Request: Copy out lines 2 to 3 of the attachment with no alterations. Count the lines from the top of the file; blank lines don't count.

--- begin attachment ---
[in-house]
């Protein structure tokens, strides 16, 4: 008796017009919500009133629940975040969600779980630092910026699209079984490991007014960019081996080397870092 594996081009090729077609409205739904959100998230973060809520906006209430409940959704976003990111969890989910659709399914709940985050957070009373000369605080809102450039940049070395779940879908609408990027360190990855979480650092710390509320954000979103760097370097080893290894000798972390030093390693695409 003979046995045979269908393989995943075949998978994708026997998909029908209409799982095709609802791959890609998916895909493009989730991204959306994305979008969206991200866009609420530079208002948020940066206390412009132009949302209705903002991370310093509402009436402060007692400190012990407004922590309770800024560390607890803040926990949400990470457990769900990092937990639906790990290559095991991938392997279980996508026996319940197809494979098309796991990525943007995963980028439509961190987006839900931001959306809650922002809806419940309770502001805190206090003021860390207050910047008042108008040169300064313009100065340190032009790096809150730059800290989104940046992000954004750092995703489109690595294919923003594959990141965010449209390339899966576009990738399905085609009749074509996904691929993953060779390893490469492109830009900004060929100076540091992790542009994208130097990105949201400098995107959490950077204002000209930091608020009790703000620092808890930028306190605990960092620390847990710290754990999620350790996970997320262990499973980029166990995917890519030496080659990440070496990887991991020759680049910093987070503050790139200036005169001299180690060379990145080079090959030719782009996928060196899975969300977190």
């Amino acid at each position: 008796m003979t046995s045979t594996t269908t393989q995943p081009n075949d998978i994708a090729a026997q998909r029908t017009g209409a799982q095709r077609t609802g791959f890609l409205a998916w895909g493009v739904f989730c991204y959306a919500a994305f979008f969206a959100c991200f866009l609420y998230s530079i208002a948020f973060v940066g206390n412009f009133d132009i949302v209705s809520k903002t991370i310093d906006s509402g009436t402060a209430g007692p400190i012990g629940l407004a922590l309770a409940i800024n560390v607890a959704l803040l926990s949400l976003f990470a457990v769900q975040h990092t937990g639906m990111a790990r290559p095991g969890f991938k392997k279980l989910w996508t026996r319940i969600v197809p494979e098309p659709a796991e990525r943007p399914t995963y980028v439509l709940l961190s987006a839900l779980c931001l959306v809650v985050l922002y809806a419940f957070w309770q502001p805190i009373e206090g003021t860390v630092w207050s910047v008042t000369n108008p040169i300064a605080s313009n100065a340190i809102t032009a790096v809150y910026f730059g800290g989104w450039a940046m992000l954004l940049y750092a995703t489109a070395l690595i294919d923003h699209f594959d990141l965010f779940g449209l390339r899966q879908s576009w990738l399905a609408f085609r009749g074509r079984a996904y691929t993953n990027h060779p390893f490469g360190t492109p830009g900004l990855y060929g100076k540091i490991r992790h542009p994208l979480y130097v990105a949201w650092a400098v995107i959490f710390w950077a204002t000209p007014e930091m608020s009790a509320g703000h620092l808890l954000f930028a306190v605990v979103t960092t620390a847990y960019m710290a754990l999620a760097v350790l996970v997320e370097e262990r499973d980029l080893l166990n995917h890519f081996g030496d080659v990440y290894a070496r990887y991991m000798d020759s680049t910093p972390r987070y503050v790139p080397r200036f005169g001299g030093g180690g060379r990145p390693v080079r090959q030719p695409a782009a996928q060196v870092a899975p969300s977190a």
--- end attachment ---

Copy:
């Protein structure tokens, strides 16, 4: 008796017009919500009133629940975040969600779980630092910026699209079984490991007014960019081996080397870092 594996081009090729077609409205739904959100998230973060809520906006209430409940959704976003990111969890989910659709399914709940985050957070009373000369605080809102450039940049070395779940879908609408990027360190990855979480650092710390509320954000979103760097370097080893290894000798972390030093390693695409 003979046995045979269908393989995943075949998978994708026997998909029908209409799982095709609802791959890609998916895909493009989730991204959306994305979008969206991200866009609420530079208002948020940066206390412009132009949302209705903002991370310093509402009436402060007692400190012990407004922590309770800024560390607890803040926990949400990470457990769900990092937990639906790990290559095991991938392997279980996508026996319940197809494979098309796991990525943007995963980028439509961190987006839900931001959306809650922002809806419940309770502001805190206090003021860390207050910047008042108008040169300064313009100065340190032009790096809150730059800290989104940046992000954004750092995703489109690595294919923003594959990141965010449209390339899966576009990738399905085609009749074509996904691929993953060779390893490469492109830009900004060929100076540091992790542009994208130097990105949201400098995107959490950077204002000209930091608020009790703000620092808890930028306190605990960092620390847990710290754990999620350790996970997320262990499973980029166990995917890519030496080659990440070496990887991991020759680049910093987070503050790139200036005169001299180690060379990145080079090959030719782009996928060196899975969300977190």
């Amino acid at each position: 008796m003979t046995s045979t594996t269908t393989q995943p081009n075949d998978i994708a090729a026997q998909r029908t017009g209409a799982q095709r077609t609802g791959f890609l409205a998916w895909g493009v739904f989730c991204y959306a919500a994305f979008f969206a959100c991200f866009l609420y998230s530079i208002a948020f973060v940066g206390n412009f009133d132009i949302v209705s809520k903002t991370i310093d906006s509402g009436t402060a209430g007692p400190i012990g629940l407004a922590l309770a409940i800024n560390v607890a959704l803040l926990s949400l976003f990470a457990v769900q975040h990092t937990g639906m990111a790990r290559p095991g969890f991938k392997k279980l989910w996508t026996r319940i969600v197809p494979e098309p659709a796991e990525r943007p399914t995963y980028v439509l709940l961190s987006a839900l779980c931001l959306v809650v985050l922002y809806a419940f957070w309770q502001p805190i009373e206090g003021t860390v630092w207050s910047v008042t000369n108008p040169i300064a605080s313009n100065a340190i809102t032009a790096v809150y910026f730059g800290g989104w450039a940046m992000l954004l940049y750092a995703t489109a070395l690595i294919d923003h699209f594959d990141l965010f779940g449209l390339r899966q879908s576009w990738l399905a609408f085609r009749g074509r079984a996904y691929t993953n990027h060779p390893f490469g360190t492109p830009g900004l990855y060929g100076k540091i490991r992790h542009p994208l979480y130097v990105a949201w650092a400098v995107i959490f710390w950077a204002t000209p007014e930091m608020s009790a509320g703000h620092l808890l954000f930028a306190v605990v979103t960092t620390a847990y960019m710290a754990l999620a760097v350790l996970v997320e370097e262990r499973d980029l080893l166990n995917h890519f081996g030496d080659v990440y290894a070496r990887y991991m000798d020759s680049t910093p972390r987070y503050v790139p080397r200036f005169g001299g030093g180690g060379r990145p390693v080079r090959q030719p695409a782009a996928q060196v870092a899975p969300s977190a």